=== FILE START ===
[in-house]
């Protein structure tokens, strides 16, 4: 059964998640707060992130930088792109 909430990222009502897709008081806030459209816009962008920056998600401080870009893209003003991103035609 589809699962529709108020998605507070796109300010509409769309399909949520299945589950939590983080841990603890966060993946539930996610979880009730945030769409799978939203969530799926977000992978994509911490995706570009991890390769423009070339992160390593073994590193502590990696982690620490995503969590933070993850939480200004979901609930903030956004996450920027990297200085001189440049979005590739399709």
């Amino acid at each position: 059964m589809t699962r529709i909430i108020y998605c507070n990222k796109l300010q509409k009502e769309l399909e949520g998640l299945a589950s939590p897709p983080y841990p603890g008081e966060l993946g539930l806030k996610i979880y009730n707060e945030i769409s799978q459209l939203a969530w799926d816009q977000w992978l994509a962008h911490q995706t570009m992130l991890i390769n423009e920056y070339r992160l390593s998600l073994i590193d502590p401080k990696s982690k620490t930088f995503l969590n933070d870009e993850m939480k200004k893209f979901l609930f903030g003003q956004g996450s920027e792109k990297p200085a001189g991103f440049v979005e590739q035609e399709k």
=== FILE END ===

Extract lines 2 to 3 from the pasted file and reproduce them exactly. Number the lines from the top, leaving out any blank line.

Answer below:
């Protein structure tokens, strides 16, 4: 059964998640707060992130930088792109 909430990222009502897709008081806030459209816009962008920056998600401080870009893209003003991103035609 589809699962529709108020998605507070796109300010509409769309399909949520299945589950939590983080841990603890966060993946539930996610979880009730945030769409799978939203969530799926977000992978994509911490995706570009991890390769423009070339992160390593073994590193502590990696982690620490995503969590933070993850939480200004979901609930903030956004996450920027990297200085001189440049979005590739399709």
């Amino acid at each position: 059964m589809t699962r529709i909430i108020y998605c507070n990222k796109l300010q509409k009502e769309l399909e949520g998640l299945a589950s939590p897709p983080y841990p603890g008081e966060l993946g539930l806030k996610i979880y009730n707060e945030i769409s799978q459209l939203a969530w799926d816009q977000w992978l994509a962008h911490q995706t570009m992130l991890i390769n423009e920056y070339r992160l390593s998600l073994i590193d502590p401080k990696s982690k620490t930088f995503l969590n933070d870009e993850m939480k200004k893209f979901l609930f903030g003003q956004g996450s920027e792109k990297p200085a001189g991103f440049v979005e590739q035609e399709k």